Protecting your back

At work

While at work, don’t sit longer for 45 minutes at a time. When your body is in a position for more than 45 minutes, your brain recognises it as a position to hold and can cause some of your muscles to shorten. If that posture becomes locked, it can make your whole body shift into a crooked position once you’re standing. 

Make sure you sit comfortably with your back supported in the base of your chair, with your head directly over your body – if you sit with your head forward, it can add strain to your neck and back. 


Try cutting down on some of the habits that can aggravate your stress. Caffeine and nicotine can have the effect of creating a sense of anxiety even when you aren’t worried about anything. 


Make sure you lift close to your body with your feet shoulder width apart, bend your knees and keep your back straight and lift with your legs – not your back. It’s always recommended to get help from someone else so you’re not straining your body.


Up to 20 percent of all sports-related injuries involve the lower back or neck, with weekend sports lovers, who might be couch potatoes the rest of the week, especially vulnerable. 

Certain sports can further aggravate your back injuries, for example the constant mechanics of a golf swing puts stress and torque on the rotation of your back, while fast bowlers in cricket have to take particular care to protect their back. Many sports encourage weight training, which of itself can stress the back.

Before taking to the field or the court, there are some key things you must do to first strengthen your back to prevent further injury. 

Stretch: It’s important to warm up before any type of exercise as this will help prevent any injury on the field. Any type of light cardio is great to warm up your muscles followed by stretching. Dr Cassandra Fairest recommends Straighten Up New Zealand is an easy and enjoyable every day programme to improve spinal health and posture. It takes just three minutes a day and can help correct and prevent spinal issues just like brushing your teeth helps your oral health.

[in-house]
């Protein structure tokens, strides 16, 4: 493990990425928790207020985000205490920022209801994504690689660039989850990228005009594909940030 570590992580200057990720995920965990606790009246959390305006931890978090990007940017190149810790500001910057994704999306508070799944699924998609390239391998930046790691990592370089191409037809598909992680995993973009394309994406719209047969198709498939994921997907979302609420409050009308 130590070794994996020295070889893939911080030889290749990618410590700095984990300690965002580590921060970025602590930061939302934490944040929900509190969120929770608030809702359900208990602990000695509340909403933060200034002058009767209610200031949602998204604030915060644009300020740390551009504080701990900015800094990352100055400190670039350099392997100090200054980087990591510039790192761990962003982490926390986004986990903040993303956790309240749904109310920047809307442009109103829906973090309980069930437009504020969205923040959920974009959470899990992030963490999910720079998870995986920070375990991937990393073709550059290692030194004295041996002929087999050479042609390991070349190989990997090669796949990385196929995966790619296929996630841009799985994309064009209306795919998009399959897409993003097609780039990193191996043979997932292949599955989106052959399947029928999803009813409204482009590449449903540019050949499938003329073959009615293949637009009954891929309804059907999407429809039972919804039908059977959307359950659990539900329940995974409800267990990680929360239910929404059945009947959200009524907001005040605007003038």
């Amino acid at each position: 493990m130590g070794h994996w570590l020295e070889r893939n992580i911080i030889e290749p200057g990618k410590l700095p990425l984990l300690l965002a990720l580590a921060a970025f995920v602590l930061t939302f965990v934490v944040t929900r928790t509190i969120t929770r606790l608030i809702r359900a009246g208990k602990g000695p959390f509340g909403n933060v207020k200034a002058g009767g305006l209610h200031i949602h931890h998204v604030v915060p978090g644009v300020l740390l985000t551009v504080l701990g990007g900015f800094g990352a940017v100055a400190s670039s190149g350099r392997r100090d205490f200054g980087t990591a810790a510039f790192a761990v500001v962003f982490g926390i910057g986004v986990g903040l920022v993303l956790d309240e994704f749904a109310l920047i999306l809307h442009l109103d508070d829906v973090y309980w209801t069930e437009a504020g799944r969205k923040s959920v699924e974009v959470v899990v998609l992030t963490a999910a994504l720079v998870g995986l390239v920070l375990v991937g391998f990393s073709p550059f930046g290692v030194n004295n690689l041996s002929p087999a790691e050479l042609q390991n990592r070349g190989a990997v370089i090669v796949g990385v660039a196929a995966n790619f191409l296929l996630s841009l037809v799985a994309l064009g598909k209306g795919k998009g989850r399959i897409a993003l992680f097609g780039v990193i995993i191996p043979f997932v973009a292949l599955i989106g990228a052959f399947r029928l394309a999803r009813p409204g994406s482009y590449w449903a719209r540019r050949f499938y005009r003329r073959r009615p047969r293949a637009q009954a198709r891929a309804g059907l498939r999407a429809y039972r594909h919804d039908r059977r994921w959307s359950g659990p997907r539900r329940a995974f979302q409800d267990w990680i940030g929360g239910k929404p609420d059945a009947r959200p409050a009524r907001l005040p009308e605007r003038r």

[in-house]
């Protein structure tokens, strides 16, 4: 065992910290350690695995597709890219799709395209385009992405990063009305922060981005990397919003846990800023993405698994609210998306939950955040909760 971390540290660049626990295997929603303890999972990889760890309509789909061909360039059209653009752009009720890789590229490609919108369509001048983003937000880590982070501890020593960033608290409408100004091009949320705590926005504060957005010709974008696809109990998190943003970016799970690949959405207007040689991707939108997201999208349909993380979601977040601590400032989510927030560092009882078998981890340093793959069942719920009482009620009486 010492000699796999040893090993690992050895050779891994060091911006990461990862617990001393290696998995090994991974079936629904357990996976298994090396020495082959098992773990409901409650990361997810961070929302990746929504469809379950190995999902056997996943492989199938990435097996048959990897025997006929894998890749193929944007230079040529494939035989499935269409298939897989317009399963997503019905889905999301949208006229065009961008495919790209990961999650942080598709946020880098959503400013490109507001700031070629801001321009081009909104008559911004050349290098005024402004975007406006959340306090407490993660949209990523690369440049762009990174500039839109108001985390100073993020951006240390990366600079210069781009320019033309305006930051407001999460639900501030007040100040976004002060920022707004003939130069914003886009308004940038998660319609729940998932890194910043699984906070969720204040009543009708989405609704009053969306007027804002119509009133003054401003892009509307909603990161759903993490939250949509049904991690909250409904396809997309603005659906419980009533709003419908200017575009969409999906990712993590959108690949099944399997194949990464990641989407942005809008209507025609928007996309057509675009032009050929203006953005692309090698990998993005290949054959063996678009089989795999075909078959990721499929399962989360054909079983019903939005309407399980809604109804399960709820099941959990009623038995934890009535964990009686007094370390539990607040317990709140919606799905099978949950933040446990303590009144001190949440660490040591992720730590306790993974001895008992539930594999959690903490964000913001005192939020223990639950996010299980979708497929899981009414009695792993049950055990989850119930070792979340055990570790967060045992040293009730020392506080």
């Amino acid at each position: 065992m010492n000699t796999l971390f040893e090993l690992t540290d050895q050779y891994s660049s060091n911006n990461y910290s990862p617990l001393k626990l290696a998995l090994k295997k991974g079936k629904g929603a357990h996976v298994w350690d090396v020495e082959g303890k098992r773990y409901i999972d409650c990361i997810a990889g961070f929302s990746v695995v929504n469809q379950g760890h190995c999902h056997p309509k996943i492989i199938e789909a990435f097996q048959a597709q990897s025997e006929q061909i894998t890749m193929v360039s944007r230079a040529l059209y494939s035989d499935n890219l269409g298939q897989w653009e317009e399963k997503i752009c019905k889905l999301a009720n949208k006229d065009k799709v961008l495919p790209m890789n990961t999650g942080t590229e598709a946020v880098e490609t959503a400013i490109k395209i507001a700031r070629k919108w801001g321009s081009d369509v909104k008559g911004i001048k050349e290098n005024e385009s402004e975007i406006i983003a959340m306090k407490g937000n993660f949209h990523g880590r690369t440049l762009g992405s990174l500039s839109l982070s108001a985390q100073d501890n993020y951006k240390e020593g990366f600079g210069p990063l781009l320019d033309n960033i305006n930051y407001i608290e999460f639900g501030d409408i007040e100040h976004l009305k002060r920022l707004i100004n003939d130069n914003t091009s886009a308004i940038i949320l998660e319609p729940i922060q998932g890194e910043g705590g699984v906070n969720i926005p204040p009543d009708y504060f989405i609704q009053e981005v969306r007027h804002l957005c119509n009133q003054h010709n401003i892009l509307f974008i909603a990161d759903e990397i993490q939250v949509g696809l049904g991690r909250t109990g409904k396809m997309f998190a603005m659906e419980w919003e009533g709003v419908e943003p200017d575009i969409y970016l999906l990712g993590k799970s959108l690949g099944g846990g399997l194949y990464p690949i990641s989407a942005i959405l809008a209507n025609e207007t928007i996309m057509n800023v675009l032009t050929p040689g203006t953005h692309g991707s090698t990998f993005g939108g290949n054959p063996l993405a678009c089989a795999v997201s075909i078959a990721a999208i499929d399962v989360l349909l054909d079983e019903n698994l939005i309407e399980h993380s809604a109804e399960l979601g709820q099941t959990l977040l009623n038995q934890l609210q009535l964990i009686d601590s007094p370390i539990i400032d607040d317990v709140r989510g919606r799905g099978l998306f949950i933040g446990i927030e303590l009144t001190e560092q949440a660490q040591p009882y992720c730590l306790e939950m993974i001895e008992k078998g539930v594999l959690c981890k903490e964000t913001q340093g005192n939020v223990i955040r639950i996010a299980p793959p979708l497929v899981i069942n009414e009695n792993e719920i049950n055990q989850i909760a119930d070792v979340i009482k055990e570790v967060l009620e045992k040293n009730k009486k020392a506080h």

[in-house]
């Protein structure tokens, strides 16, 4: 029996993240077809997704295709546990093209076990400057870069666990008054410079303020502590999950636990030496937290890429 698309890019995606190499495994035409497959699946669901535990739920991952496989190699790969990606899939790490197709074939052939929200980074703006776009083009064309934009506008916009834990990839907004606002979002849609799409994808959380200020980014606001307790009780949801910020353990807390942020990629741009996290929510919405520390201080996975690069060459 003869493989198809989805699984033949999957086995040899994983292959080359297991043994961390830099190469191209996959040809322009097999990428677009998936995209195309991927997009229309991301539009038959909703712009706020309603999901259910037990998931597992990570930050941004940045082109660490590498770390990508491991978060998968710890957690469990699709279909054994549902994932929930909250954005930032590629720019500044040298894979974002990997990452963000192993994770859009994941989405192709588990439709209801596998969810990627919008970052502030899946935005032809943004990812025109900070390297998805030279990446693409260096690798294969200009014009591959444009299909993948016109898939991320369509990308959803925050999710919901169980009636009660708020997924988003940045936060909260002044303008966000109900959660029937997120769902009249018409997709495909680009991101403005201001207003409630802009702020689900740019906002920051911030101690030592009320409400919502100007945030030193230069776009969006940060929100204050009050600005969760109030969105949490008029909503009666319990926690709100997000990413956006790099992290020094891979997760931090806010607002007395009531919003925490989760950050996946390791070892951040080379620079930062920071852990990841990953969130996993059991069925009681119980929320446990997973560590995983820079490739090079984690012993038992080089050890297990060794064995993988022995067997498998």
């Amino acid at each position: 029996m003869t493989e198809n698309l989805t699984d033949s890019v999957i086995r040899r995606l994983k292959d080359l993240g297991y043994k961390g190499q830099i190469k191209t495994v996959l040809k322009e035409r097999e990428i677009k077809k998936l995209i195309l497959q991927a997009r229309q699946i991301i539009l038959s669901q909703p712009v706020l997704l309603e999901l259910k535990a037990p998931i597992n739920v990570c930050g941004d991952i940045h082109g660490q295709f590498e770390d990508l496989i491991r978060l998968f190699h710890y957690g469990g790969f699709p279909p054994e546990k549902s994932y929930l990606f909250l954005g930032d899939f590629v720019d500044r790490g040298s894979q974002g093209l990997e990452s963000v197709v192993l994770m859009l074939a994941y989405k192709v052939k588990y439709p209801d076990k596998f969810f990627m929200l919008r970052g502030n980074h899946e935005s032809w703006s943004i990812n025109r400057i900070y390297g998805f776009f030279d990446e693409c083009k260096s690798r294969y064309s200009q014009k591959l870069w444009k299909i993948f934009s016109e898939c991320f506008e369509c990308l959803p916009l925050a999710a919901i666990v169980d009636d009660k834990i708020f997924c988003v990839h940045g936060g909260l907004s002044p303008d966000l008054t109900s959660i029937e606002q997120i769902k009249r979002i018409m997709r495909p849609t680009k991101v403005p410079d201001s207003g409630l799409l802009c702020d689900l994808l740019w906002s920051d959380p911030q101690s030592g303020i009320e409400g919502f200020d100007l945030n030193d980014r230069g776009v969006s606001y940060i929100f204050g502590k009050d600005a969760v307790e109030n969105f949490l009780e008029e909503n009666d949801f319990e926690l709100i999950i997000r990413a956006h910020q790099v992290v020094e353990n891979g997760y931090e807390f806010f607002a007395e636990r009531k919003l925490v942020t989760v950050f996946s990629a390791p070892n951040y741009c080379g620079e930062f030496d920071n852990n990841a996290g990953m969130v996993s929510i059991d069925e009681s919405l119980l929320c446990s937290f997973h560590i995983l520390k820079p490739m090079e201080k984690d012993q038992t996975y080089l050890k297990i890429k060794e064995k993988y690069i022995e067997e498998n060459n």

The SUNZ exercises will help improve posture, stabilise core muscle groups, enhance health and prevent spinal disability. For more information visit their website

Strengthen your core: By strengthening your core you can reduce damage caused by repetitive motions such as golf or tennis swings. Stomach crunches and pilates exercises are great at strengthening the muscles that protect your spine. This is an important step in your exercise routine; even as you start to build up muscles, it’s important to keep strengthening. A trainer can help design the best workout plan to ensure you continue to strengthen your core. 

Swim: Swimming helps condition your core and the muscles that support your back. It’s a very low impact environment for getting your heart rate up, without jarring the joints and spine. Aqua aerobics, water walking and swim laps are ideal to build up your muscle strength and prevent any injuries. 

Talk to your doctor: Ensure you talk to your doctor about whether you can and should be playing sport with your back injury as it could potentially cause more damage to your muscles. 
If you are unsure about your suitability to exercise, please be sure to consult a health professional such as your physiotherapist or general practitioner.

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